Tuesday, December 7, 2010

motorcyclists in hanoi

before i visited vietnam i was told that the roads were swarming with motorcycles - that appeared to move in a haphazard way - and that it was a challenge to cross the road. so, when i came over to hanoi, i was looking out for motor-cyclists all the time. after a while, i discovered that crossing the streets of vietnam was not as life-threatening as back home because the traffic here moved at a much slower speed.

seems like anything and everything goes in hanoi, vietnam. wearing a crash helmet may be compulsory for motor-cyclists but not everyone complies. generally, most riders and their pillions put something on their head but it may not be a crash helmet. in fact, so long as it resembles a helmet, it seems to satisfy the requirement. i have seen baseball caps and construction workers' hats. it is as if wearing something on the head is a token gesture; sometimes, the strap is not even secured properly.

most riders were able to multi-task while riding. carrying on a conversation on the mobile phone was not something unusual here. some were even able to text and send a message while the bike was moving and, mind you, they were not pillion riders. the bike could be used like a four-wheel vehicle to transport more than one passenger and to carry bulky goods and heavy items. some carried both passenger and goods. while most pillions sat behind the rider, some, especially small kids, rode in front.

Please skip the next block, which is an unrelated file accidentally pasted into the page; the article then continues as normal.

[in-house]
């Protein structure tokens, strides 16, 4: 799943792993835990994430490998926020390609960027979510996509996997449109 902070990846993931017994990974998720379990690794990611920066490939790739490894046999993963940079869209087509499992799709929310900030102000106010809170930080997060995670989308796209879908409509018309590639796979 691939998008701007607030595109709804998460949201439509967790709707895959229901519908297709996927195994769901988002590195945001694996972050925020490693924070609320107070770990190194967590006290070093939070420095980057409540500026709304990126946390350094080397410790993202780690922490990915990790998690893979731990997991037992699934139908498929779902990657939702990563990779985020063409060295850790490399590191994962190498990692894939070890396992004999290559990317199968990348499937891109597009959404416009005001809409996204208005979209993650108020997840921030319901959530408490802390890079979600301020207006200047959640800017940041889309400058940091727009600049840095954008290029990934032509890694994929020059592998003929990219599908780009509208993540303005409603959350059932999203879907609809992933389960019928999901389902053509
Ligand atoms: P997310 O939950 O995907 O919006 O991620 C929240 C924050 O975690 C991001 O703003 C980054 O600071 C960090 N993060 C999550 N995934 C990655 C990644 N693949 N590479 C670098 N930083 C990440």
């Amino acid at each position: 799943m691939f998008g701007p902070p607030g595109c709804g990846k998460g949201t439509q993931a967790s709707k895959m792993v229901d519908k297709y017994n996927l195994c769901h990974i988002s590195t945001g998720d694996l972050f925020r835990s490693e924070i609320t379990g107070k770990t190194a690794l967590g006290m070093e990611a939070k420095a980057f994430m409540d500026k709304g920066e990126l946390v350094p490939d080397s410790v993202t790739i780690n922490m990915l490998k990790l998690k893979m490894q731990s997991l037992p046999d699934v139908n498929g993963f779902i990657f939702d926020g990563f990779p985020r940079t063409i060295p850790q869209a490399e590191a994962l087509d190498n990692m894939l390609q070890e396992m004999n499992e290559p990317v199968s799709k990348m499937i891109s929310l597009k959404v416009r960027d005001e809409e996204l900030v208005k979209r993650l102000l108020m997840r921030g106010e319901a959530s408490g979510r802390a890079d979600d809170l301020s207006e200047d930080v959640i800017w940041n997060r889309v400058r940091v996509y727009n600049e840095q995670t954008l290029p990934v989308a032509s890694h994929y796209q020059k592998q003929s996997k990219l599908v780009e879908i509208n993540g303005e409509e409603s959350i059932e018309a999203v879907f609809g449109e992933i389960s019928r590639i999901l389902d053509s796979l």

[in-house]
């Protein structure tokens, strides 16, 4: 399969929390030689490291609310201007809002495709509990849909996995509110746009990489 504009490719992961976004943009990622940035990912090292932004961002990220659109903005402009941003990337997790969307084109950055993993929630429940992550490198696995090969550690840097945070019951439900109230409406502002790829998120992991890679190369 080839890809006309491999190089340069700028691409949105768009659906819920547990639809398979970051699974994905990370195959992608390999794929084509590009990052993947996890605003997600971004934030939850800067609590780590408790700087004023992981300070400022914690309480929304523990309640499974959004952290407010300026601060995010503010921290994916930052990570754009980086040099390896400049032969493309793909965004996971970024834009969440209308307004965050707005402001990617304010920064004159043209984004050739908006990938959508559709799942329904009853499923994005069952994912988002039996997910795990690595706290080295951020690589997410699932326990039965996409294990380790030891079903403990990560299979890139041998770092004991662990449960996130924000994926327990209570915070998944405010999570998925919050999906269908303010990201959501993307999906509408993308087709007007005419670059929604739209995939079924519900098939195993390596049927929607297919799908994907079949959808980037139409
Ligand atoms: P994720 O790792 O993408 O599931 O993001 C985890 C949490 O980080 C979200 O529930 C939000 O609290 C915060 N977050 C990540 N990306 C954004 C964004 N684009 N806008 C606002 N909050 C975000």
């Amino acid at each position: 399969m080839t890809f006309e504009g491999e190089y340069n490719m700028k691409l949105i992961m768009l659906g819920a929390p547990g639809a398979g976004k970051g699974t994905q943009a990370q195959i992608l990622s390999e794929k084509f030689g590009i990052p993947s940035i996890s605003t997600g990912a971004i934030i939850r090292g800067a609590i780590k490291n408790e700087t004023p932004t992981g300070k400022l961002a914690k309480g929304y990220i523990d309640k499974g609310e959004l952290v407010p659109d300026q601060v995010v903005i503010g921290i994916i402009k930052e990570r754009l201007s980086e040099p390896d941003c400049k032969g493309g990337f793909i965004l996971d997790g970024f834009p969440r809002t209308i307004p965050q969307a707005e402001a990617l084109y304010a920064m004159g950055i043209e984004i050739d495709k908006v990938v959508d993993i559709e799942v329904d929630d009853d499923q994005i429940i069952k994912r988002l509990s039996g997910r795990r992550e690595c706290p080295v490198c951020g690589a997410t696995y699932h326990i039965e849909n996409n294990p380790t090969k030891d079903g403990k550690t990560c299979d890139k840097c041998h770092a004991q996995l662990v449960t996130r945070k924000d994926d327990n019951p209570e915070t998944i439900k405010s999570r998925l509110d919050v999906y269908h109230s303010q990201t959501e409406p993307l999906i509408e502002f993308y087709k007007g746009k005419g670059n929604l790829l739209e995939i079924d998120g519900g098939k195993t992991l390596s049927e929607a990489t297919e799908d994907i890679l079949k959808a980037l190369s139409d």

here are some tips on how to cross the noisy and 'crazy' streets of hanoi where you should not expect motorists and motorcyclists to stop at pedestrian crossings:

wait for a break in the traffic before stepping onto the road.
don't run; move at a steady pace
don't hold hands while crossing the road
do not stop and do not turn back because you will confuse the riders and drivers.
if you still cannot cross, then just depend on blind faith - close your eyes and just walk across.

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